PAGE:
Monday, July 02, 2007

Vote for Illinois to host the Simpsons premiere

The Simpson's movie premiere will be held in Springfield. There are 14 Springfields competing for the honor, including our very own.

You can vote for Illinois here on a USA Today site.

The movies are fun to watch as well. Vote by July 9.

The premiere will be held before the nationwide opening on July 27, so if we win, the General Assembly will be in session.

First, the Barack Obama's presidential campaign kicks off in Springfield. Now a first-rate movie premiere. Good things happening to Springfield.....

Vote right now!

States renamed based on the gross domestic products

Thanks to Eric Zorn's Land of Linkin' comes this post from a site called Strange Maps that renames each U.S. state based on the nation with the same sized economy (gross domestic product).

So Illinois, with 12 million people, is named Mexico (which has 100 million people).

Iowa = Venezuela

California = France

Texas = Canada

That'll make you think. We are one wealthy nation.

Overtime budget decision: Senate Dems v. House GOP

The question will likely be resolved in late July: will the Senate Democratic plan for solving some problems (like a state structural deficit, poor schools in property-poor areas, a transit system shutting down in September and too many medical bankruptcies) with new revenues and new investments be implemented or will the House Republican plan for letting the problems wait for another day in return for not significantly raising taxes, fees or gambling prevail?

In legislative leader parlance, I think the real overtime battle is between Emil Jones and Tom Cross.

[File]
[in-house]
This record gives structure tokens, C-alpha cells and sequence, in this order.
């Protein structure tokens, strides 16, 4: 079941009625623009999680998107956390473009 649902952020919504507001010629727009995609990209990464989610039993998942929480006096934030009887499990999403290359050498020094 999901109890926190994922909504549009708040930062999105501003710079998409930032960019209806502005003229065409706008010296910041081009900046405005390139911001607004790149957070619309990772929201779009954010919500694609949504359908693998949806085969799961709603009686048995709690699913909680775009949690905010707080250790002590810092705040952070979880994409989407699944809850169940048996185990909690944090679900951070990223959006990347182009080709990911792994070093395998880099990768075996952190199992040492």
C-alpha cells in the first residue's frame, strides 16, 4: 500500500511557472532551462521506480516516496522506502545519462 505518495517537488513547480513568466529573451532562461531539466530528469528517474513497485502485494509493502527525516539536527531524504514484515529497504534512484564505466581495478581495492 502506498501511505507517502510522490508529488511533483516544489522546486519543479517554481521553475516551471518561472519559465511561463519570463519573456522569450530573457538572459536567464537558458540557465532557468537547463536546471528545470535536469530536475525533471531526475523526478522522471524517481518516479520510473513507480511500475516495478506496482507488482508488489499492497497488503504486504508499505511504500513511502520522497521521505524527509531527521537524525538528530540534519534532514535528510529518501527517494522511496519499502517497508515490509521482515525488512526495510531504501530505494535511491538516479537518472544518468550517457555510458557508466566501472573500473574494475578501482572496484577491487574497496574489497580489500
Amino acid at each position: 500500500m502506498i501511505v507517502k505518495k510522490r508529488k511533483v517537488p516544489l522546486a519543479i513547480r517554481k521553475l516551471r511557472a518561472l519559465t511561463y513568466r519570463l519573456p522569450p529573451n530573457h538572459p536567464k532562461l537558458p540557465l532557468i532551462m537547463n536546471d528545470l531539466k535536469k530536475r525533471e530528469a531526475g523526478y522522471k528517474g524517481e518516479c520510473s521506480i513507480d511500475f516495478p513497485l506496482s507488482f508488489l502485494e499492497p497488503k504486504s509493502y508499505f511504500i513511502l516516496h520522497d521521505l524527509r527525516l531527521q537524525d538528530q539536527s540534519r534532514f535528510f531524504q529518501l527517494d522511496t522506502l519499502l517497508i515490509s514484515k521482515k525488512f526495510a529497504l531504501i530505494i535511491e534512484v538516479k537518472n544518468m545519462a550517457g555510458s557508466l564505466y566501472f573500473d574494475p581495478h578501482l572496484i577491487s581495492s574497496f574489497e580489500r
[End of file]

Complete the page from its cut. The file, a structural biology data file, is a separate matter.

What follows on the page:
I'm not a fan of the leader shorthand that is often employed in state government discussions, as I think each caucus is much more diverse than the particular personality and policy preference of the leader. So, it isn't enough to say "what Madigan wants" as a substitute for what the members of the House Democratic Caucus want, because each of the leaders represents the views of their members, not just their own views.

So, it's clear that many (perhaps most) Republican members would accept not solving some problems in exchange for not increasing the state's 3% income tax, the sales tax, creating a new business tax, raising state fees or expanding gambling (aside from putting slots in existing casinos and, perhaps, race tracks).

It's also clear that many (certainly most, perhaps all) Senate Democratic members would accept raising taxes, fees or gambling opportunities in exchange for solving problems and making investments in education, transportation and health care.

Now that at least 4 House Republicans are required to pass a budget for the rest of the calendar year, the ultimate consensus over the FY08 budget must include some of the views of House Republicans.

Thus, a stalemate.

Either the Senate Democrats will have to trim their sails and allow many problems to go unsolved for another year or the House Republicans will have to grudgingly accept higher taxes, fees or gambling to invest the revenues in solving problems.

Perhaps they will "meet in the middle" but ultimately, the budget must fall between those two poles.

There are a few interesting observations.